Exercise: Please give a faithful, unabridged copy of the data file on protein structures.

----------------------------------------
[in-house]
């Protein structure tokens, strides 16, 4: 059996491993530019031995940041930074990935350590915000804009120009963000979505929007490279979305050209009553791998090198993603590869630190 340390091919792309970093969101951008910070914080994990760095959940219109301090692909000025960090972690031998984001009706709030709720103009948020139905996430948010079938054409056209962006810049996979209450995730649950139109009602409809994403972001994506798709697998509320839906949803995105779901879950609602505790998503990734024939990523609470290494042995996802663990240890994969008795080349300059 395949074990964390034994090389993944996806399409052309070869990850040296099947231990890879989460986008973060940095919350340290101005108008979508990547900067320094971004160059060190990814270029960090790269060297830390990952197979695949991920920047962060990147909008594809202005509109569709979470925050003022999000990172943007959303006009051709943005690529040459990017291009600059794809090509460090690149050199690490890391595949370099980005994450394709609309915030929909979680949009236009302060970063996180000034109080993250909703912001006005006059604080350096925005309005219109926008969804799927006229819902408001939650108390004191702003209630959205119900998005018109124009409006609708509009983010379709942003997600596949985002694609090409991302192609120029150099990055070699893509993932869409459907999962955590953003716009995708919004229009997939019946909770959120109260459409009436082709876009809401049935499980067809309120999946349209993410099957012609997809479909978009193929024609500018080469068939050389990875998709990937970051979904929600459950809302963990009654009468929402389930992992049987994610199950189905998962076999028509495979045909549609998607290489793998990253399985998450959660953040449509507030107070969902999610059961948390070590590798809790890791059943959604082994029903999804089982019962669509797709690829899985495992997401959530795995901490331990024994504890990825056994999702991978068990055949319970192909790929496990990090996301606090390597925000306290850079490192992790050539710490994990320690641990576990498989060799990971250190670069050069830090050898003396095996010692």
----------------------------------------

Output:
[in-house]
């Protein structure tokens, strides 16, 4: 059996491993530019031995940041930074990935350590915000804009120009963000979505929007490279979305050209009553791998090198993603590869630190 340390091919792309970093969101951008910070914080994990760095959940219109301090692909000025960090972690031998984001009706709030709720103009948020139905996430948010079938054409056209962006810049996979209450995730649950139109009602409809994403972001994506798709697998509320839906949803995105779901879950609602505790998503990734024939990523609470290494042995996802663990240890994969008795080349300059 395949074990964390034994090389993944996806399409052309070869990850040296099947231990890879989460986008973060940095919350340290101005108008979508990547900067320094971004160059060190990814270029960090790269060297830390990952197979695949991920920047962060990147909008594809202005509109569709979470925050003022999000990172943007959303006009051709943005690529040459990017291009600059794809090509460090690149050199690490890391595949370099980005994450394709609309915030929909979680949009236009302060970063996180000034109080993250909703912001006005006059604080350096925005309005219109926008969804799927006229819902408001939650108390004191702003209630959205119900998005018109124009409006609708509009983010379709942003997600596949985002694609090409991302192609120029150099990055070699893509993932869409459907999962955590953003716009995708919004229009997939019946909770959120109260459409009436082709876009809401049935499980067809309120999946349209993410099957012609997809479909978009193929024609500018080469068939050389990875998709990937970051979904929600459950809302963990009654009468929402389930992992049987994610199950189905998962076999028509495979045909549609998607290489793998990253399985998450959660953040449509507030107070969902999610059961948390070590590798809790890791059943959604082994029903999804089982019962669509797709690829899985495992997401959530795995901490331990024994504890990825056994999702991978068990055949319970192909790929496990990090996301606090390597925000306290850079490192992790050539710490994990320690641990576990498989060799990971250190670069050069830090050898003396095996010692």